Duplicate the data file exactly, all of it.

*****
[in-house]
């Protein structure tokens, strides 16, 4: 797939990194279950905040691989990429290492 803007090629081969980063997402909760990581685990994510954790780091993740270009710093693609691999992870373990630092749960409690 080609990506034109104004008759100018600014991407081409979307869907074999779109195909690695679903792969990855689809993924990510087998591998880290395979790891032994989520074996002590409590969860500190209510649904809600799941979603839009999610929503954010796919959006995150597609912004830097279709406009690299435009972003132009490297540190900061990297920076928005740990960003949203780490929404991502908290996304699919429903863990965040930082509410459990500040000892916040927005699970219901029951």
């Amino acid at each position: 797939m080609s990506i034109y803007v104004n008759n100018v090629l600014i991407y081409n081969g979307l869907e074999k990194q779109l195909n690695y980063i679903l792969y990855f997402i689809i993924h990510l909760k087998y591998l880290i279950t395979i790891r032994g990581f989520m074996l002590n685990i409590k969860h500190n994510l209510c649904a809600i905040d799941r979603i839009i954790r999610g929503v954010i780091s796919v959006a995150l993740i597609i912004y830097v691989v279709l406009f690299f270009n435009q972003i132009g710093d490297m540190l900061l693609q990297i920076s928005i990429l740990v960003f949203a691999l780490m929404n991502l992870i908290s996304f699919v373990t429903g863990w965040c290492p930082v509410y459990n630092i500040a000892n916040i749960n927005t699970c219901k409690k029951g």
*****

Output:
[in-house]
């Protein structure tokens, strides 16, 4: 797939990194279950905040691989990429290492 803007090629081969980063997402909760990581685990994510954790780091993740270009710093693609691999992870373990630092749960409690 080609990506034109104004008759100018600014991407081409979307869907074999779109195909690695679903792969990855689809993924990510087998591998880290395979790891032994989520074996002590409590969860500190209510649904809600799941979603839009999610929503954010796919959006995150597609912004830097279709406009690299435009972003132009490297540190900061990297920076928005740990960003949203780490929404991502908290996304699919429903863990965040930082509410459990500040000892916040927005699970219901029951």
């Amino acid at each position: 797939m080609s990506i034109y803007v104004n008759n100018v090629l600014i991407y081409n081969g979307l869907e074999k990194q779109l195909n690695y980063i679903l792969y990855f997402i689809i993924h990510l909760k087998y591998l880290i279950t395979i790891r032994g990581f989520m074996l002590n685990i409590k969860h500190n994510l209510c649904a809600i905040d799941r979603i839009i954790r999610g929503v954010i780091s796919v959006a995150l993740i597609i912004y830097v691989v279709l406009f690299f270009n435009q972003i132009g710093d490297m540190l900061l693609q990297i920076s928005i990429l740990v960003f949203a691999l780490m929404n991502l992870i908290s996304f699919v373990t429903g863990w965040c290492p930082v509410y459990n630092i500040a000892n916040i749960n927005t699970c219901k409690k029951g």